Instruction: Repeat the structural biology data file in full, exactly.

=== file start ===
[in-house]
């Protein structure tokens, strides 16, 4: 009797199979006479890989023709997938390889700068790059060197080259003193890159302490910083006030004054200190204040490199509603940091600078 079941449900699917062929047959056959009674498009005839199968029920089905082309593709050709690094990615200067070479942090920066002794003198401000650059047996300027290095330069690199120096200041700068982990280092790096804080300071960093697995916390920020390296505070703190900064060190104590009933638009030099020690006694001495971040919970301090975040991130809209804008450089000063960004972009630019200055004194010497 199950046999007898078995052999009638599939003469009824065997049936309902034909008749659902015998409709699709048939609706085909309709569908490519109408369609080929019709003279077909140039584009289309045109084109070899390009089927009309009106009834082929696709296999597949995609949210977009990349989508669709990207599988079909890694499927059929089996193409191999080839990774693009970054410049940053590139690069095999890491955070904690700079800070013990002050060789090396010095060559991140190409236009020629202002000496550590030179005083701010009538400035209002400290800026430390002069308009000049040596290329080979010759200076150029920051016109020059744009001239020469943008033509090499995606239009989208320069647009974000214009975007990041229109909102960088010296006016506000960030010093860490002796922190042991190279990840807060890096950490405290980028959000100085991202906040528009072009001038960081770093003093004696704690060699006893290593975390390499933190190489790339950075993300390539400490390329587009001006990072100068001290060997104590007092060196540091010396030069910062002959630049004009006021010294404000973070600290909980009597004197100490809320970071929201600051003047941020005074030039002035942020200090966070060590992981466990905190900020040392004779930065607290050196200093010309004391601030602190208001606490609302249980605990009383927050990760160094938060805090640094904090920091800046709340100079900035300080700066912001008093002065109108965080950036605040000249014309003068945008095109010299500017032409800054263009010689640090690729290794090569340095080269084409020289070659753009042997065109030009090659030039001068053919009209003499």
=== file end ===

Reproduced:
[in-house]
């Protein structure tokens, strides 16, 4: 009797199979006479890989023709997938390889700068790059060197080259003193890159302490910083006030004054200190204040490199509603940091600078 079941449900699917062929047959056959009674498009005839199968029920089905082309593709050709690094990615200067070479942090920066002794003198401000650059047996300027290095330069690199120096200041700068982990280092790096804080300071960093697995916390920020390296505070703190900064060190104590009933638009030099020690006694001495971040919970301090975040991130809209804008450089000063960004972009630019200055004194010497 199950046999007898078995052999009638599939003469009824065997049936309902034909008749659902015998409709699709048939609706085909309709569908490519109408369609080929019709003279077909140039584009289309045109084109070899390009089927009309009106009834082929696709296999597949995609949210977009990349989508669709990207599988079909890694499927059929089996193409191999080839990774693009970054410049940053590139690069095999890491955070904690700079800070013990002050060789090396010095060559991140190409236009020629202002000496550590030179005083701010009538400035209002400290800026430390002069308009000049040596290329080979010759200076150029920051016109020059744009001239020469943008033509090499995606239009989208320069647009974000214009975007990041229109909102960088010296006016506000960030010093860490002796922190042991190279990840807060890096950490405290980028959000100085991202906040528009072009001038960081770093003093004696704690060699006893290593975390390499933190190489790339950075993300390539400490390329587009001006990072100068001290060997104590007092060196540091010396030069910062002959630049004009006021010294404000973070600290909980009597004197100490809320970071929201600051003047941020005074030039002035942020200090966070060590992981466990905190900020040392004779930065607290050196200093010309004391601030602190208001606490609302249980605990009383927050990760160094938060805090640094904090920091800046709340100079900035300080700066912001008093002065109108965080950036605040000249014309003068945008095109010299500017032409800054263009010689640090690729290794090569340095080269084409020289070659753009042997065109030009090659030039001068053919009209003499």